Courage, compassion, sacrifice, redemption and resurrection are recurring themes in the 24 short stories that make up "Stories for the Seasons" -- tales that take place at Christmastime, Easter, Valentine's Day, Halloween, and during the days of summer.
Locales and time periods in these stories range from Southern California, the Middle East, ships at sea and Mexico to Biblical times, post-Civil War Missouri, medieval Europe and early 1900s small towns.
Facing the challenges life thrusts upon them are assorted protagonists, including a Mexican boy and a donkey he rescues from the desert, a quiet cowboy who shows hidden strengths among a group of strangers, a sailor whose love of music reaches across the Pacific Ocean, a former Confederate cavalryman forced to face his tragic past, a simple-minded field worker whose life is enriched by a friendship that lasts two-thirds of a century, a lonely widow victimized by Halloween pranksters, a sidewalk Santa Claus for whom Christmas takes on a new meaning, a European immigrant confronted by town bullies, an over-the-road truck driver who unexpectedly finds love, the shadowy resident of a mysterious mansion, an elderly school cook who offers an unexpected gift at a graduation ceremony, and a pair of animal friends that befriend a miraculous stranger.
The stories in which these characters and others appear were first published in a weekly newspaper column in
Discover the characters in "Stories for the Seasons" and rediscover within yourself the strengths they display: courage, compassion, sacrifice, redemption and resurrection.
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Stories for the Seasons24 tales of - courage sacrifice compassion redemption resurrection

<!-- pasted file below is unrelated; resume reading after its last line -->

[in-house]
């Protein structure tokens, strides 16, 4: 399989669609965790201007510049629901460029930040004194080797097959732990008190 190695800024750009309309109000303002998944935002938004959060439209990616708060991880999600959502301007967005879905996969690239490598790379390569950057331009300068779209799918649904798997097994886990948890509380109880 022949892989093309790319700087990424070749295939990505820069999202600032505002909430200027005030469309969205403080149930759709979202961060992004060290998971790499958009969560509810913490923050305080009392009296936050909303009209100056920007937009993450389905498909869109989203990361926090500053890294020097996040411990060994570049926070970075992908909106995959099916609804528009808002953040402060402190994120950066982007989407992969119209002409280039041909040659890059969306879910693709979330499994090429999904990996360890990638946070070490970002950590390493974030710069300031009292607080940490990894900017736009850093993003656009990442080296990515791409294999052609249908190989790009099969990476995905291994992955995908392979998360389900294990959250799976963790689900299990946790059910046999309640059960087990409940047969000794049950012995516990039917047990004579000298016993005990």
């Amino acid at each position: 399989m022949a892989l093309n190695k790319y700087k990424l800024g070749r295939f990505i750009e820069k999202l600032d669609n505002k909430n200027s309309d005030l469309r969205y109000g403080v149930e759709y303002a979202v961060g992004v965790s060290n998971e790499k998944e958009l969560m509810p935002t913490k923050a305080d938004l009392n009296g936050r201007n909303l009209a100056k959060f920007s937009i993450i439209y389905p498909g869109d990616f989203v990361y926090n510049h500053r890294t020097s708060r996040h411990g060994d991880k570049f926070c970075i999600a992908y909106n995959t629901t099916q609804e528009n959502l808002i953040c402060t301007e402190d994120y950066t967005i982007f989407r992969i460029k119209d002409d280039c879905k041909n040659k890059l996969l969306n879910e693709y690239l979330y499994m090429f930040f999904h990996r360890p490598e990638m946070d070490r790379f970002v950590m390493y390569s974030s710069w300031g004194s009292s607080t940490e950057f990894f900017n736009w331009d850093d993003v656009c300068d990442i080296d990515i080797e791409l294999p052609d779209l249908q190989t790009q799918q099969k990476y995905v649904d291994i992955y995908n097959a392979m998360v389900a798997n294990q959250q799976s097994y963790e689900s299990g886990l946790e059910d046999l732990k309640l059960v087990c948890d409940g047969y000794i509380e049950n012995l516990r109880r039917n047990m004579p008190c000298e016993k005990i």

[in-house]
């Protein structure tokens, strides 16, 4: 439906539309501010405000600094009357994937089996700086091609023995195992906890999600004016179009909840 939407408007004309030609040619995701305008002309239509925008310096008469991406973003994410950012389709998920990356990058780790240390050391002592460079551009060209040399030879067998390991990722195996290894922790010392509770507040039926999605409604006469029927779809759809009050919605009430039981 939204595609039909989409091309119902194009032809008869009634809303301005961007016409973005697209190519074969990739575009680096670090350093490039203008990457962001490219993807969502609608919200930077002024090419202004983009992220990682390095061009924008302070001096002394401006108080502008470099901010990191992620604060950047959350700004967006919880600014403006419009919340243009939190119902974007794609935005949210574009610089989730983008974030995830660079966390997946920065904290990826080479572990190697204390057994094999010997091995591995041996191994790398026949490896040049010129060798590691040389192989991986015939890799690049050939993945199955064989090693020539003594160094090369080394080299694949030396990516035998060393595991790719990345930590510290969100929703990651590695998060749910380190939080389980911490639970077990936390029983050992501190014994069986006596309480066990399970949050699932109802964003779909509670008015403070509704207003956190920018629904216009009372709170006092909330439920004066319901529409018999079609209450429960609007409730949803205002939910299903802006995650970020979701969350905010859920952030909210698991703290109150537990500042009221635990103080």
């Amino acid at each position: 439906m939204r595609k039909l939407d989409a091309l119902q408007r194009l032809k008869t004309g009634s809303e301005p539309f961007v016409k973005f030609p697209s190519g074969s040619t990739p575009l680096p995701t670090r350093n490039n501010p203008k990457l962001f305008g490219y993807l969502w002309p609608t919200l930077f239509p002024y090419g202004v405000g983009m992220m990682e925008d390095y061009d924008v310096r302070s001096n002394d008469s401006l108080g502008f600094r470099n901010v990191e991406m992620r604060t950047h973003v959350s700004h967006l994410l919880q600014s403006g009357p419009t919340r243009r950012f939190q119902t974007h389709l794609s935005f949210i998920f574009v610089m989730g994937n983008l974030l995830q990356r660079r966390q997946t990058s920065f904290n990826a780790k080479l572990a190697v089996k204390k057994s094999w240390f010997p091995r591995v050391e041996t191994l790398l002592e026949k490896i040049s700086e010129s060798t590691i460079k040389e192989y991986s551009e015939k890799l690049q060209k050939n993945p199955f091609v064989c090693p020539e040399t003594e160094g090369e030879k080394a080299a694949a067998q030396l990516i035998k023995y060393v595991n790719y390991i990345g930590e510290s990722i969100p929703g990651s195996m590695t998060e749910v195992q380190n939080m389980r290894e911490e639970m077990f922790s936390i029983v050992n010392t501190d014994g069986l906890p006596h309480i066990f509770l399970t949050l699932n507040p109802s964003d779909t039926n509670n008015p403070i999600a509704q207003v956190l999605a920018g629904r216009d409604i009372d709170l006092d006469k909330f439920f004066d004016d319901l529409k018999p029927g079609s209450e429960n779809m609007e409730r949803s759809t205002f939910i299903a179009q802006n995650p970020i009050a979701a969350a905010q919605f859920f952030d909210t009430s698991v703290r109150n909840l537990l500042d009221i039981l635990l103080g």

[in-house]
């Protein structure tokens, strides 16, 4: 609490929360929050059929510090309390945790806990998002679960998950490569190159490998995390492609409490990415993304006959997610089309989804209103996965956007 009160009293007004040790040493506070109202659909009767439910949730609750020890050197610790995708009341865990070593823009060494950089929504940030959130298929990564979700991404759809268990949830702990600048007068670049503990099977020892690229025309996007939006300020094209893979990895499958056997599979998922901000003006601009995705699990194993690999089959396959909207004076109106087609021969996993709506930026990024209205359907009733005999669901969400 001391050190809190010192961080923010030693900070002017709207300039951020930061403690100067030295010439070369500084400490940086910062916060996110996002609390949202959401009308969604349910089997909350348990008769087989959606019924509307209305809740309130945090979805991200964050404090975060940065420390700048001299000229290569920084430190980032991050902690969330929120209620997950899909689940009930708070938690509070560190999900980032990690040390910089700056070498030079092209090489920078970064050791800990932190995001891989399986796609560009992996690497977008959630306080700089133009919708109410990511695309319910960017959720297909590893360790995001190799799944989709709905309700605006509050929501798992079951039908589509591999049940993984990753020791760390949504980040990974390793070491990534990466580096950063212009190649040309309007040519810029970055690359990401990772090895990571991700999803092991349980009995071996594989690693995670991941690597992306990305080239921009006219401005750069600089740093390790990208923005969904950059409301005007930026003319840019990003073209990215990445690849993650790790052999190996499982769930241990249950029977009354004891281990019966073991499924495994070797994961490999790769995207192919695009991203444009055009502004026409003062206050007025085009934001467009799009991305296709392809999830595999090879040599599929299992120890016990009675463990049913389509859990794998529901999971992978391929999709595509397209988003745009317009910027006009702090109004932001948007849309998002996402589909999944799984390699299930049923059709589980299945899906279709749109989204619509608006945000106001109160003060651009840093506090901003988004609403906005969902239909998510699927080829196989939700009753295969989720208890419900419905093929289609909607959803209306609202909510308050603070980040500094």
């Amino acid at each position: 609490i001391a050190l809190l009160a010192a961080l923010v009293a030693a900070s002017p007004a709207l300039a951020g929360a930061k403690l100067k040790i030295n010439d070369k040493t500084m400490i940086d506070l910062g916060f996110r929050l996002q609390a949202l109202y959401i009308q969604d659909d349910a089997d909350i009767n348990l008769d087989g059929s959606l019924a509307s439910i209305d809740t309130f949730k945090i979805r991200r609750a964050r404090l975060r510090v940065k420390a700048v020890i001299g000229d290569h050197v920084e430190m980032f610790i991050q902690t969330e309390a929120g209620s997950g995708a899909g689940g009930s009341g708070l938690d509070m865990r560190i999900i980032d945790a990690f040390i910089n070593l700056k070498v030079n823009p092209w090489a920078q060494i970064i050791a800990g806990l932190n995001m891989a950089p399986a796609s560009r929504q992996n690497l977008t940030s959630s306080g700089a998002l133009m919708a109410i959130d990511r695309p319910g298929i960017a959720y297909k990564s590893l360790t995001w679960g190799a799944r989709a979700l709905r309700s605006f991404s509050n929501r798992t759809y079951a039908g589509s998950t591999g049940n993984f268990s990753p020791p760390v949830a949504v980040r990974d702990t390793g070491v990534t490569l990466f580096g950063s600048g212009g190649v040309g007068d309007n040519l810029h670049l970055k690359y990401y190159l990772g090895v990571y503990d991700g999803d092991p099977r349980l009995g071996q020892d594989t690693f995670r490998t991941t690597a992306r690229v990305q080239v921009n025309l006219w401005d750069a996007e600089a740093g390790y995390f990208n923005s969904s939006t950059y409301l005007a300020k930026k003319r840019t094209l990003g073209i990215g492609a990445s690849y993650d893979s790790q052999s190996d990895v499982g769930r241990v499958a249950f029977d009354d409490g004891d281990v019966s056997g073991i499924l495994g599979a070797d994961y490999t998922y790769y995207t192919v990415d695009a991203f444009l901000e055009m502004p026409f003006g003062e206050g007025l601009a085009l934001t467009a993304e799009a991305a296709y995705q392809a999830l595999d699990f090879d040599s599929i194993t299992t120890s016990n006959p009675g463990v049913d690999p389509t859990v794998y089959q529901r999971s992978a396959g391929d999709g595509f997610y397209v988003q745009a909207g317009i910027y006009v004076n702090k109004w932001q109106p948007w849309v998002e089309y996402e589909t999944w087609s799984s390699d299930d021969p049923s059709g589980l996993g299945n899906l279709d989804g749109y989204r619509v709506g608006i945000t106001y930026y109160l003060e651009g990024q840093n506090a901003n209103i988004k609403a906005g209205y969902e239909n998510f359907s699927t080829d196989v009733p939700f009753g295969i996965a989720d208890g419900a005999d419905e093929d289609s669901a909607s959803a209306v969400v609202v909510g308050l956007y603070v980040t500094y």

By CHUCK WARZYN
AuthorHouseCopyright © 2010 Chuck Warzyn
All right reserved.
* * *
Gifts for The Child
(The inspiration for this short story was an item I read in a newspaper many years ago that quoted a man on a Christmastime city street who approached a sidewalk Santa Claus and asked how much it would cost for the Santa to come to his home and tell his daughter she was pretty. Over the years, I wondered what that question might have entailed, and so decided to expand on it and write this story. I invite the reader to identify the literary device I use in the middle of the story to suggest the magical powers of this special and holy season.)
* * *
"How much y'all charge to say 'Ho ho ho' to my little girl an' tell her she's purty?"
The sidewalk Santa Claus stopped ringing his bell and stared at the man shivering in a denim jacket and ball cap. Around them, last-minute shoppers hurried between stores. Cars crept through the courthouse square, searching for elusive parking spaces.
The man saw the hesitation in the sidewalk Santa's face.
"She's a good kid. She just ... she always been kinda plain ... not even plain, I guess. We ain't lived here long and kids at school been teasin' 'er. She's feelin' right down tonight of all nights, an' got a cold too, and I thought mebbe ..."
"Well, sure;" the sidewalk Santa replied. "Be glad to. But I gotta stay here for a coupla more hours. If you can come back ..."
"We don't live that far away," the man said in a weary voice. "Look, I'm parked right over yonder. We can put your gear in the back o' my truck. Won't take 20-25 minutes."
He reached for his wallet, pulled out a bill, and handed it to the Santa Claus.
"Look, I'll be glad to pay ya."
The Santa glanced at the money. It was a $20 bill. He smiled, took the money, and stuck it into a pocket in his costume. Picking up his collection pot and tripod, he smiled. "I'm your man. Let's go."
The Santa and the man walked to a rusting pickup, lifted the pot and tripod into the back, and climbed into the cab.